I am deeply disappointed by the lack of legislative support to further fund the Mass Cultural Council and arts programming generally. Getting our kids out of the school building and visiting museums and cultural landmarks is important for learning and appreciating the world around them. Community festivals that bring us together to celebrate our heritage or experience perspectives and culture that are new to us are important for social-emotional growth and learning in a diverse world. The Mass Cultural Council ensures these important things are getting done. It ensures our local communities are able to hand the mic over to youth, parents, artists, and other community members to initiate their own arts and cultural project for their communities. As State Representative, I will advocate for funding levels that allow the MCC to fulfill its mission and provide access to all communities in our Commonwealth.


Created by the Massachusetts Legislature in 2007, the Massachusetts Cultural Facilities Fund has granted $110 million in matching grants to help restore the Commonwealth’s most treasured historical and cultural landmarks, and fund visionary capital projects that revitalize our communities. As the Cultural Facilities Fund comes up for reauthorization in 2019, there’s interest to increase the Fund to $75 million for five years, allowing the yearly allocations to increase from $10 million to $15 million and meet the increasing demands of projects.

At what level do you suggest the Commonwealth fund this program?

I am so grateful that the Massachusetts Cultural Facilities Fund has supported key institutions in the communities of my District, including the Discovery Museum in Acton and the Umbrella Community Arts Center in Concord. These, like the other projects supported by the Facilities Fund, are institutions that support our Commonwealth’s community and residents’ ability to grow, learn, and thrive. Given this, and the increasing demand, as State Representative I will work to ensure that the funding formula supports our communities and their ability to grow.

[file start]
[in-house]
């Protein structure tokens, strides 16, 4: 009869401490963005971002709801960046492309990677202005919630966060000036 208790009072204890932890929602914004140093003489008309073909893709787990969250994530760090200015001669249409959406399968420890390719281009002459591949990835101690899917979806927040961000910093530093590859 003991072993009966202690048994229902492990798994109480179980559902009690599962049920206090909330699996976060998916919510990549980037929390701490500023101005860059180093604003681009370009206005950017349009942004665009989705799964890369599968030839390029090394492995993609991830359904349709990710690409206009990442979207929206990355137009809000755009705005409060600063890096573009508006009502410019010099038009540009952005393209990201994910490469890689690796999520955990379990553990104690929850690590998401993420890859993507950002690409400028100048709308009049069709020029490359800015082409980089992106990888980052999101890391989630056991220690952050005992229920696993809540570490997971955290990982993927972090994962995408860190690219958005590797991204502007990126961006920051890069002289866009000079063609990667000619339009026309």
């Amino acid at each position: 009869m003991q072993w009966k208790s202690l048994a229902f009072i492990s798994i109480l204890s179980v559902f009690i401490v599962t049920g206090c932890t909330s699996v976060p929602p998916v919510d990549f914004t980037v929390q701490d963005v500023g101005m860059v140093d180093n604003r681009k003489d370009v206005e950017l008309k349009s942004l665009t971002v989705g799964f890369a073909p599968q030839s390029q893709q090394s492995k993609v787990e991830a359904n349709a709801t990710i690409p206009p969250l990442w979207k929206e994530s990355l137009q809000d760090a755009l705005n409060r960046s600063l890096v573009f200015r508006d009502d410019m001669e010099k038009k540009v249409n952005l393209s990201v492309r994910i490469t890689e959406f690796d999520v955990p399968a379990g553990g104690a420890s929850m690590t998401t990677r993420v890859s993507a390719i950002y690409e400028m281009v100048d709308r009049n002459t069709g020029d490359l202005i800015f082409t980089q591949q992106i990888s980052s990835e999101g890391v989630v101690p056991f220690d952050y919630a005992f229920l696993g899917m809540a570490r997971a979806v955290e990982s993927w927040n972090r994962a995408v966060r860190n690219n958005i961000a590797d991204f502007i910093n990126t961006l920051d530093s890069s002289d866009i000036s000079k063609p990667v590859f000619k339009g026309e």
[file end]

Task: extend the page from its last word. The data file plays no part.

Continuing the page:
5. Space for artists and arts organizations (For Greater Boston Districts)

Active arts organizations and artists make neighborhoods safer, more welcoming, and improve overall quality of life. Yet, as Greater Boston’s development boom continues, the creative community is consistently being priced out of space to live, create, and present art.

From the eviction of artists at the Piano Factory in Boston’s South End and the EMF building in Cambridge, to the possibility of the Huntington Theatre losing its mainstage home on Huntington Avenue, Boston is in danger of losing the vibrancy and cultural diversity which make the area a desirable place for businesses to move and people to live.

How will you work to ensure artist live work spaces are included in development plans?

How will you encourage the development of affordable rehearsal, exhibition, and performance space for artists and cultural organizations?